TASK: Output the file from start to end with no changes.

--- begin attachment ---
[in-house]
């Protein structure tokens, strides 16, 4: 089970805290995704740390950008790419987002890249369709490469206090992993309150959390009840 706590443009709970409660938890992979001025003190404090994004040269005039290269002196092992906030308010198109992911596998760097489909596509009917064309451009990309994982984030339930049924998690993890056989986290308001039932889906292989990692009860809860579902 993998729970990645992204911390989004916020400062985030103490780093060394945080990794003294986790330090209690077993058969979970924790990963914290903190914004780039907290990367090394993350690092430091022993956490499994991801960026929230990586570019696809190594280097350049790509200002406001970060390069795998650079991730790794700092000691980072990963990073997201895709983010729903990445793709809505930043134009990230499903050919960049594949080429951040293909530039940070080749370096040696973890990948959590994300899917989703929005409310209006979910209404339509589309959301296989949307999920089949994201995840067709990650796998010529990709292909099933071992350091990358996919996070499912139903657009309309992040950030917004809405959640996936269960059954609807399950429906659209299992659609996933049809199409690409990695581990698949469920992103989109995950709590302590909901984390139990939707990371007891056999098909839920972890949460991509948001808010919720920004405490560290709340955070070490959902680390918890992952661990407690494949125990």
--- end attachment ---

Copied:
[in-house]
């Protein structure tokens, strides 16, 4: 089970805290995704740390950008790419987002890249369709490469206090992993309150959390009840 706590443009709970409660938890992979001025003190404090994004040269005039290269002196092992906030308010198109992911596998760097489909596509009917064309451009990309994982984030339930049924998690993890056989986290308001039932889906292989990692009860809860579902 993998729970990645992204911390989004916020400062985030103490780093060394945080990794003294986790330090209690077993058969979970924790990963914290903190914004780039907290990367090394993350690092430091022993956490499994991801960026929230990586570019696809190594280097350049790509200002406001970060390069795998650079991730790794700092000691980072990963990073997201895709983010729903990445793709809505930043134009990230499903050919960049594949080429951040293909530039940070080749370096040696973890990948959590994300899917989703929005409310209006979910209404339509589309959301296989949307999920089949994201995840067709990650796998010529990709292909099933071992350091990358996919996070499912139903657009309309992040950030917004809405959640996936269960059954609807399950429906659209299992659609996933049809199409690409990695581990698949469920992103989109995950709590302590909901984390139990939707990371007891056999098909839920972890949460991509948001808010919720920004405490560290709340955070070490959902680390918890992952661990407690494949125990």